The physics department consists of six qualified physics teachers, and physics is taught as a separate subject to all pupils from year 7 onwards. Emphasis is placed upon whole-class experimental and investigative work. We offer five state-of-the-art laboratories that are exclusively used for physics lessons. They are equipped with laptops and smart devices that can help monitor and log experimental data in real time. Pupils are therefore encouraged to explore their interest in physics through practical work wherever possible.
In the first two years of the senior school, pupils are introduced to the following major themes of Physics: Light; Space and the Solar System; Forces; Energy and Electricity & Magnetism.
Pupils make use of our lab equipment and work through these topics directly. Towards the end of Year 7, and again in Year 8, pupils undertake independent investigations that are designed to develop their analytical skills - applying their knowledge gained from Year 7 and 8. These vary in complexity, and past examples included investigating and presenting evidence for the moon landings and exploring how gears and levers may be designed and realised as simple efficient machines.
In Year 9, we begin the AQA GCSE course, building on the knowledge, understanding and experimental skills already gained from previous years. Pupils begin to link mathematical concepts with experimental observations and are encouraged to develop critical-thinking skills as part of their investigations. Physics becomes an optional subject at this point, though the vast majority continue with Physics as a separate science award up to GCSE level. This is a 3-year linear course, and pupils complete two exam papers at the end of Year 11.
A Level Physics is a challenging, exciting and highly valued subject to explore, and therefore it is a gateway to many university courses and career options. This is a 2-year linear course and follows the AQA specification. Fundamentally, this course is all about learning to solve problems through a combination of critical, creative and logical thinking. The A Level specification builds on several GCSE topics, but goes into far greater depth, with over 40% of the final examination directly assessing mathematical skills.
In the first year of A Level, pupils study Waves; Quantum; Particle Physics; Electricity; Materials and Mechanics. Bridging the gap into year 2, they complete their first year by studying aspects of modern physics such as Special Relativity and the Origins of Quantum Phenomenon. In the second year of the course, pupils delve further into Mechanics; Circular motion and Oscillations; Gravitational and Electrical Fields; Capacitors; Electromagnetism; Thermodynamics and Nuclear Physics. At the end of the course, pupils sit three two-hour papers.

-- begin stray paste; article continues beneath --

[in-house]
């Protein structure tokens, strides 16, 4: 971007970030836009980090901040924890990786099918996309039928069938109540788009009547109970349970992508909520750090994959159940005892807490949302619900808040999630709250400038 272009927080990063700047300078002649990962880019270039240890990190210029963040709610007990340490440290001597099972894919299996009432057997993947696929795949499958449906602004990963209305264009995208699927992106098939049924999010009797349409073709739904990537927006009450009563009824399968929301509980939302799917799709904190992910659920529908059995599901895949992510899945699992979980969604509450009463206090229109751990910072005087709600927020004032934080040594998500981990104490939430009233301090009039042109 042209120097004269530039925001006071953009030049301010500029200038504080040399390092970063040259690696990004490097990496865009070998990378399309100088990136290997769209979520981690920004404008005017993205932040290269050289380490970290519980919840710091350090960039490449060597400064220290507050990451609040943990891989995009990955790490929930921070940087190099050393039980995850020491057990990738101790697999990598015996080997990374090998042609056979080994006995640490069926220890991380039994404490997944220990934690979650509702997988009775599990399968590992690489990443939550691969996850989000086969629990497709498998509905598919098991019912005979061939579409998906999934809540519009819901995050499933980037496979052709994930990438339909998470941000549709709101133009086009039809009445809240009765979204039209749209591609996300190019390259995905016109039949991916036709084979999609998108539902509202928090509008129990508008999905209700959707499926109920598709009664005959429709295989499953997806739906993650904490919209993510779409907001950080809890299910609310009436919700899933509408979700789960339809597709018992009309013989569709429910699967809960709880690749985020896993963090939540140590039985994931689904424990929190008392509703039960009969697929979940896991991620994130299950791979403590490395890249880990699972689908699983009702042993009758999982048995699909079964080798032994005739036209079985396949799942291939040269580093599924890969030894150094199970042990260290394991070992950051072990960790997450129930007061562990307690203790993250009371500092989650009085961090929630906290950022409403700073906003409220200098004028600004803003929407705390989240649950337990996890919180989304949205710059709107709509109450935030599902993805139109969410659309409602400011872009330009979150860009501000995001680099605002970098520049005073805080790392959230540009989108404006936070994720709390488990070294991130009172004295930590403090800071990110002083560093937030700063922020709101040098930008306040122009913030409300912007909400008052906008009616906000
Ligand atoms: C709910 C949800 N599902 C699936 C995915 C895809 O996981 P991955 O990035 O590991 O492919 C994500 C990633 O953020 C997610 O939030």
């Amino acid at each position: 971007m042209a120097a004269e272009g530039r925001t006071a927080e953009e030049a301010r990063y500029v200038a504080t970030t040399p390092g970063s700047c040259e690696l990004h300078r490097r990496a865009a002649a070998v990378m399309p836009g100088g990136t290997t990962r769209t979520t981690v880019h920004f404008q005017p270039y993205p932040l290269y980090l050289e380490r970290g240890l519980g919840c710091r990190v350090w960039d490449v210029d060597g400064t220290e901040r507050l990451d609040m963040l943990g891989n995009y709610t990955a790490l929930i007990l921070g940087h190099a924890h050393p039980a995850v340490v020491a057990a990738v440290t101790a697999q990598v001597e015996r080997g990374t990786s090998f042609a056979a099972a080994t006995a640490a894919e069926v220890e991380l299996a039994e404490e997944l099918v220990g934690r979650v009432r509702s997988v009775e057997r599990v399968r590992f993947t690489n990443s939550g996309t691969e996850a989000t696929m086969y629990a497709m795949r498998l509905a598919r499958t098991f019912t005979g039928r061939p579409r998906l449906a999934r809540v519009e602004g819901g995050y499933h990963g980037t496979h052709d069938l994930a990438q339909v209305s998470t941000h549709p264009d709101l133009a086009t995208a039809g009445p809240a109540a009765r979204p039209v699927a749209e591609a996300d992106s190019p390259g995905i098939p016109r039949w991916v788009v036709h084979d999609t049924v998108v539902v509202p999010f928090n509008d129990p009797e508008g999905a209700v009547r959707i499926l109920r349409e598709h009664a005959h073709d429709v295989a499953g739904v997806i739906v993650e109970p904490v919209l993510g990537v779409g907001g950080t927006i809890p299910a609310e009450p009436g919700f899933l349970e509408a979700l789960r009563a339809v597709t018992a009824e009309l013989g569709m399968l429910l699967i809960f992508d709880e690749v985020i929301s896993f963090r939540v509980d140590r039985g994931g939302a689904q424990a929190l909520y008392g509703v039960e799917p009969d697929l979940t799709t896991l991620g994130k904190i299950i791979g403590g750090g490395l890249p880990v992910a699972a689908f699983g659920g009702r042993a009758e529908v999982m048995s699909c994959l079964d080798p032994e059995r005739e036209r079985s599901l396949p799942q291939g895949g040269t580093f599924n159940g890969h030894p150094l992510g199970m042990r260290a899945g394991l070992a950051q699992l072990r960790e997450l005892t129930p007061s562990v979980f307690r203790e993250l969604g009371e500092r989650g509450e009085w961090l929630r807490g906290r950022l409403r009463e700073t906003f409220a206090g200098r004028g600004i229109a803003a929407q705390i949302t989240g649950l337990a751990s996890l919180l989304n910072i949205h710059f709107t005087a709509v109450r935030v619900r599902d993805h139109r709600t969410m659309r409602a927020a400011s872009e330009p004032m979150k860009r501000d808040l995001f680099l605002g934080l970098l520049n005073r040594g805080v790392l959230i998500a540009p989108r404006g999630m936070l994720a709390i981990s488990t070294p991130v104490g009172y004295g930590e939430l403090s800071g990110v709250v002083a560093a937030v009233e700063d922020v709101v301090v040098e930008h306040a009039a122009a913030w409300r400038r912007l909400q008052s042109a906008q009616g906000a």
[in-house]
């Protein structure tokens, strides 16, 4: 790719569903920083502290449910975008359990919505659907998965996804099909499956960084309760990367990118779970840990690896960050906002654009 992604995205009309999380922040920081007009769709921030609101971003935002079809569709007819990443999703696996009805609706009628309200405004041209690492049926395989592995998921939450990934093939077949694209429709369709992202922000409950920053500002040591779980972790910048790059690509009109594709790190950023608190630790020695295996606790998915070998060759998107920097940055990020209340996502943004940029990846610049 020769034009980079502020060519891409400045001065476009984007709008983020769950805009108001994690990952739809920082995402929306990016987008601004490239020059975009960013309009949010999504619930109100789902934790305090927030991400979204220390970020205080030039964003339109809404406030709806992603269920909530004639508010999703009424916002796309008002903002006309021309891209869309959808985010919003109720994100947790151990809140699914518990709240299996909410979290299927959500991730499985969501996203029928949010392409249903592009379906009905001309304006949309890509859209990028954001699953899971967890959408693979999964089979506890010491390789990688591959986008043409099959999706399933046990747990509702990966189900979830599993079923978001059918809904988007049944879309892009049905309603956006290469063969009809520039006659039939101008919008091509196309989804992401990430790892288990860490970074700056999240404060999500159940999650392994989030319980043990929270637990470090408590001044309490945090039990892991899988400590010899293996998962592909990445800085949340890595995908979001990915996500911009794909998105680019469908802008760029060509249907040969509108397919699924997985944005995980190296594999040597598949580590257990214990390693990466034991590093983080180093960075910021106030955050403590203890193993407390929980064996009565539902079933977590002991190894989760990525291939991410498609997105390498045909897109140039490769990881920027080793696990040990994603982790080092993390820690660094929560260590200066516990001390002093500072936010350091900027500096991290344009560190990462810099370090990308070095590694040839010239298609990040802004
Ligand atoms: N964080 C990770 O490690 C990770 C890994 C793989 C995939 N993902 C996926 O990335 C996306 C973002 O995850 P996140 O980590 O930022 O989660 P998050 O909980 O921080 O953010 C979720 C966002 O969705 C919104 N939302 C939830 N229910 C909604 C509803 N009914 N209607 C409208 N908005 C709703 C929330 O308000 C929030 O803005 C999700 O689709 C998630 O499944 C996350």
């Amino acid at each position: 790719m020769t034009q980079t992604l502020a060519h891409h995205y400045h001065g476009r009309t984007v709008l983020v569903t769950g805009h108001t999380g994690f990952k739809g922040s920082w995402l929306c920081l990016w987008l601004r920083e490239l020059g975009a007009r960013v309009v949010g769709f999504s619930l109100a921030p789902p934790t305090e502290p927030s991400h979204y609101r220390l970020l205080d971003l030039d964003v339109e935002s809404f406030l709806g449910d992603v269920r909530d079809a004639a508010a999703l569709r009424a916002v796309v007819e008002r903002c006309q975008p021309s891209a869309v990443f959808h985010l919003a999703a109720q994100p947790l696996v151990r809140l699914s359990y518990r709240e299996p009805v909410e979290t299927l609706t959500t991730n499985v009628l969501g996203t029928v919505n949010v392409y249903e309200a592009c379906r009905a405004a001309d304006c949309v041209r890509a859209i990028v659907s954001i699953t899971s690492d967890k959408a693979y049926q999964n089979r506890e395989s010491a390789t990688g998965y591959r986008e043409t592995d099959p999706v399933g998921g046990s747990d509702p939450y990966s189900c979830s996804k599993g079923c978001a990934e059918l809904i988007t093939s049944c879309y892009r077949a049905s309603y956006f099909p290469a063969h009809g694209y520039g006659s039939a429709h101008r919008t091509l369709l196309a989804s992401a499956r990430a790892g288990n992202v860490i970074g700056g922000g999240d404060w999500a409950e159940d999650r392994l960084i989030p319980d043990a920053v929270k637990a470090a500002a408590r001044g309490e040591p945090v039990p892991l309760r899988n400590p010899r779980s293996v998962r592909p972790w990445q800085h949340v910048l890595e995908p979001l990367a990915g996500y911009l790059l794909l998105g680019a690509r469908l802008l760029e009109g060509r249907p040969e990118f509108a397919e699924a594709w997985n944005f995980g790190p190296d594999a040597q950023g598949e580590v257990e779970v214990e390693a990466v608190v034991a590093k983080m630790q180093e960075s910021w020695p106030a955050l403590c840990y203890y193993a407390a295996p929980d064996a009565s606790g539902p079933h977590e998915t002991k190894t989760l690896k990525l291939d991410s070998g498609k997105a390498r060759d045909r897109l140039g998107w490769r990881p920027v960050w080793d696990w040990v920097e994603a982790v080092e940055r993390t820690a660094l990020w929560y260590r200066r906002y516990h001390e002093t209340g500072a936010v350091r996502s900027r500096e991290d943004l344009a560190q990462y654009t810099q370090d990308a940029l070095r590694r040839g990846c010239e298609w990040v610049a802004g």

A Level physics is strong currency for many university courses, as it demonstrates problem-solving skills which are useful to the sciences and humanities alike. Physics is also a requirement when wishing to study any kind of Engineering or Architecture and is also highly recommended should you want to study medicine.
Beyond higher education, Physics can lead to a wide variety of careers. In addition to vocational courses such as Engineering, Physics graduates are highly sought after in industries such as law, ICT and finance, where strong logical and mathematical skill sets are considered very desirable.
Science in Action offers pupils the opportunity to undertake some extended science practical work. Ideal for those who love to experiment, investigate and ponder… but without the pressure of any write-ups or exams.
Freed from the confines of the syllabus, Science in Action runs a carousel of biological, chemical and physical science activities, which give pupils the chance to see some of the synthesis, analysis and applied techniques more commonly used in undergraduate laboratories.
Those choosing this course will have the opportunity to work alongside pupils and teachers from other schools and as such develop better communication skills as they form efficient working relationships. There is a degree of responsibility – some of the techniques require careful risk assessment, whilst the quality of products and results will depend upon each pupils' own experimental diligence, as well as their ability to work in a team.
Having undertaken the first year of Science in Action, pupils may apply to carry out an independent research project. With limited places, commitment and aptitude must be shown, but the potential payoffs are huge. Working independently in Warwick School’s research-standard laboratories, pupils have the opportunity to genuinely contribute to the progress of the group’s work and get a privileged insight into the world of scientific research.